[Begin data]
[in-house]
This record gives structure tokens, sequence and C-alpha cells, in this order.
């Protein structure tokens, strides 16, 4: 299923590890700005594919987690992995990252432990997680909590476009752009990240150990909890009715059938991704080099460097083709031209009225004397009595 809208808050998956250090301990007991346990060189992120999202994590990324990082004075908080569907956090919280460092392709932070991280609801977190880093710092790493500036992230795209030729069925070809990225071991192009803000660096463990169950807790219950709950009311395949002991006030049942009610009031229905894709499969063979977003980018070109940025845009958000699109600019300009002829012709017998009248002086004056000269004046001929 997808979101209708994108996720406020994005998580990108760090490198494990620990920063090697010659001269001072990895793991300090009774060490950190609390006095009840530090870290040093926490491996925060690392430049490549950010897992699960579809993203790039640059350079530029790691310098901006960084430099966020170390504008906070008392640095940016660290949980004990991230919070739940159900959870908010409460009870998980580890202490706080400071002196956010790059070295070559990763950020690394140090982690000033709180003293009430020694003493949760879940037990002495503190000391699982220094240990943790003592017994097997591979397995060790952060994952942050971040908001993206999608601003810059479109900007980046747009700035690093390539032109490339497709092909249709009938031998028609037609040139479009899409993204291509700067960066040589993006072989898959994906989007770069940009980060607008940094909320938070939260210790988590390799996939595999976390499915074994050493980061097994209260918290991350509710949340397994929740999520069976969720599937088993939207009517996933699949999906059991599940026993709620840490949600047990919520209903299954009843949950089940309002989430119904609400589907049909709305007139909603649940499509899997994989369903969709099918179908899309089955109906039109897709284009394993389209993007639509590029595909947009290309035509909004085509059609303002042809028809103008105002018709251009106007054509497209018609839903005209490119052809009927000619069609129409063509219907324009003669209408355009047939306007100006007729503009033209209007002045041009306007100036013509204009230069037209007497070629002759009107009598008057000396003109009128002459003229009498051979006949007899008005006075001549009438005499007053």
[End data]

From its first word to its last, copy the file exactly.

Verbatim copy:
[in-house]
This record gives structure tokens, sequence and C-alpha cells, in this order.
């Protein structure tokens, strides 16, 4: 299923590890700005594919987690992995990252432990997680909590476009752009990240150990909890009715059938991704080099460097083709031209009225004397009595 809208808050998956250090301990007991346990060189992120999202994590990324990082004075908080569907956090919280460092392709932070991280609801977190880093710092790493500036992230795209030729069925070809990225071991192009803000660096463990169950807790219950709950009311395949002991006030049942009610009031229905894709499969063979977003980018070109940025845009958000699109600019300009002829012709017998009248002086004056000269004046001929 997808979101209708994108996720406020994005998580990108760090490198494990620990920063090697010659001269001072990895793991300090009774060490950190609390006095009840530090870290040093926490491996925060690392430049490549950010897992699960579809993203790039640059350079530029790691310098901006960084430099966020170390504008906070008392640095940016660290949980004990991230919070739940159900959870908010409460009870998980580890202490706080400071002196956010790059070295070559990763950020690394140090982690000033709180003293009430020694003493949760879940037990002495503190000391699982220094240990943790003592017994097997591979397995060790952060994952942050971040908001993206999608601003810059479109900007980046747009700035690093390539032109490339497709092909249709009938031998028609037609040139479009899409993204291509700067960066040589993006072989898959994906989007770069940009980060607008940094909320938070939260210790988590390799996939595999976390499915074994050493980061097994209260918290991350509710949340397994929740999520069976969720599937088993939207009517996933699949999906059991599940026993709620840490949600047990919520209903299954009843949950089940309002989430119904609400589907049909709305007139909603649940499509899997994989369903969709099918179908899309089955109906039109897709284009394993389209993007639509590029595909947009290309035509909004085509059609303002042809028809103008105002018709251009106007054509497209018609839903005209490119052809009927000619069609129409063509219907324009003669209408355009047939306007100006007729503009033209209007002045041009306007100036013509204009230069037209007497070629002759009107009598008057000396003109009128002459003229009498051979006949007899008005006075001549009438005499007053």